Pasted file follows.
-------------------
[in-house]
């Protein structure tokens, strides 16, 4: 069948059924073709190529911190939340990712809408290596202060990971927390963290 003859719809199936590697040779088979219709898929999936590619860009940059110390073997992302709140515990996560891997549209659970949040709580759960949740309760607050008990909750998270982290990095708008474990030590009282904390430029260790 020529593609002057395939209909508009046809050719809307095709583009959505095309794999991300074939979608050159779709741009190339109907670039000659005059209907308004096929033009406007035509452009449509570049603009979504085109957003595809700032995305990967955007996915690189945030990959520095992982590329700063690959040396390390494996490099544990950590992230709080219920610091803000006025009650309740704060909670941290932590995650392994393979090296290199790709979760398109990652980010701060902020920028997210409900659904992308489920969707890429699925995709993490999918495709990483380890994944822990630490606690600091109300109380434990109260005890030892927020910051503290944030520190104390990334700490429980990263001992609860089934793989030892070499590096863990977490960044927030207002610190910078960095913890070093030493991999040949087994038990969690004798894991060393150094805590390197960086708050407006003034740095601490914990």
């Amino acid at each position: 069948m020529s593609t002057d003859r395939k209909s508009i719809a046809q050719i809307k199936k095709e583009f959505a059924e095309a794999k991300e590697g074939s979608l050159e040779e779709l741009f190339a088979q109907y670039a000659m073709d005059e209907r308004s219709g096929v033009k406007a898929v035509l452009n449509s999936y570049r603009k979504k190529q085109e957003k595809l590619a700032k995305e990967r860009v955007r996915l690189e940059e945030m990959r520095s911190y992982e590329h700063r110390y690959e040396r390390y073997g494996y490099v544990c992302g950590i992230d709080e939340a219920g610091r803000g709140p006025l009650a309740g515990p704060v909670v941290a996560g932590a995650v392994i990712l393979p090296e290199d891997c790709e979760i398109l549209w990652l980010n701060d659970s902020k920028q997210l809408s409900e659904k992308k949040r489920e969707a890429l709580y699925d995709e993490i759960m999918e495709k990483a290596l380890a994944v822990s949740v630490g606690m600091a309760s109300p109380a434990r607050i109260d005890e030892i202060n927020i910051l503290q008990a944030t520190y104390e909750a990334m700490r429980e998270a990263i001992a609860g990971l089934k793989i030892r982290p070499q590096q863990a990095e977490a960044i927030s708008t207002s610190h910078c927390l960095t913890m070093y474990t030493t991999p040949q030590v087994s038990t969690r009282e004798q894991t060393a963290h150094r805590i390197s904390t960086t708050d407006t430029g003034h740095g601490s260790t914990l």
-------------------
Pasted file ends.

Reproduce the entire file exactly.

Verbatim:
[in-house]
């Protein structure tokens, strides 16, 4: 069948059924073709190529911190939340990712809408290596202060990971927390963290 003859719809199936590697040779088979219709898929999936590619860009940059110390073997992302709140515990996560891997549209659970949040709580759960949740309760607050008990909750998270982290990095708008474990030590009282904390430029260790 020529593609002057395939209909508009046809050719809307095709583009959505095309794999991300074939979608050159779709741009190339109907670039000659005059209907308004096929033009406007035509452009449509570049603009979504085109957003595809700032995305990967955007996915690189945030990959520095992982590329700063690959040396390390494996490099544990950590992230709080219920610091803000006025009650309740704060909670941290932590995650392994393979090296290199790709979760398109990652980010701060902020920028997210409900659904992308489920969707890429699925995709993490999918495709990483380890994944822990630490606690600091109300109380434990109260005890030892927020910051503290944030520190104390990334700490429980990263001992609860089934793989030892070499590096863990977490960044927030207002610190910078960095913890070093030493991999040949087994038990969690004798894991060393150094805590390197960086708050407006003034740095601490914990």
């Amino acid at each position: 069948m020529s593609t002057d003859r395939k209909s508009i719809a046809q050719i809307k199936k095709e583009f959505a059924e095309a794999k991300e590697g074939s979608l050159e040779e779709l741009f190339a088979q109907y670039a000659m073709d005059e209907r308004s219709g096929v033009k406007a898929v035509l452009n449509s999936y570049r603009k979504k190529q085109e957003k595809l590619a700032k995305e990967r860009v955007r996915l690189e940059e945030m990959r520095s911190y992982e590329h700063r110390y690959e040396r390390y073997g494996y490099v544990c992302g950590i992230d709080e939340a219920g610091r803000g709140p006025l009650a309740g515990p704060v909670v941290a996560g932590a995650v392994i990712l393979p090296e290199d891997c790709e979760i398109l549209w990652l980010n701060d659970s902020k920028q997210l809408s409900e659904k992308k949040r489920e969707a890429l709580y699925d995709e993490i759960m999918e495709k990483a290596l380890a994944v822990s949740v630490g606690m600091a309760s109300p109380a434990r607050i109260d005890e030892i202060n927020i910051l503290q008990a944030t520190y104390e909750a990334m700490r429980e998270a990263i001992a609860g990971l089934k793989i030892r982290p070499q590096q863990a990095e977490a960044i927030s708008t207002s610190h910078c927390l960095t913890m070093y474990t030493t991999p040949q030590v087994s038990t969690r009282e004798q894991t060393a963290h150094r805590i390197s904390t960086t708050d407006t430029g003034h740095g601490s260790t914990l």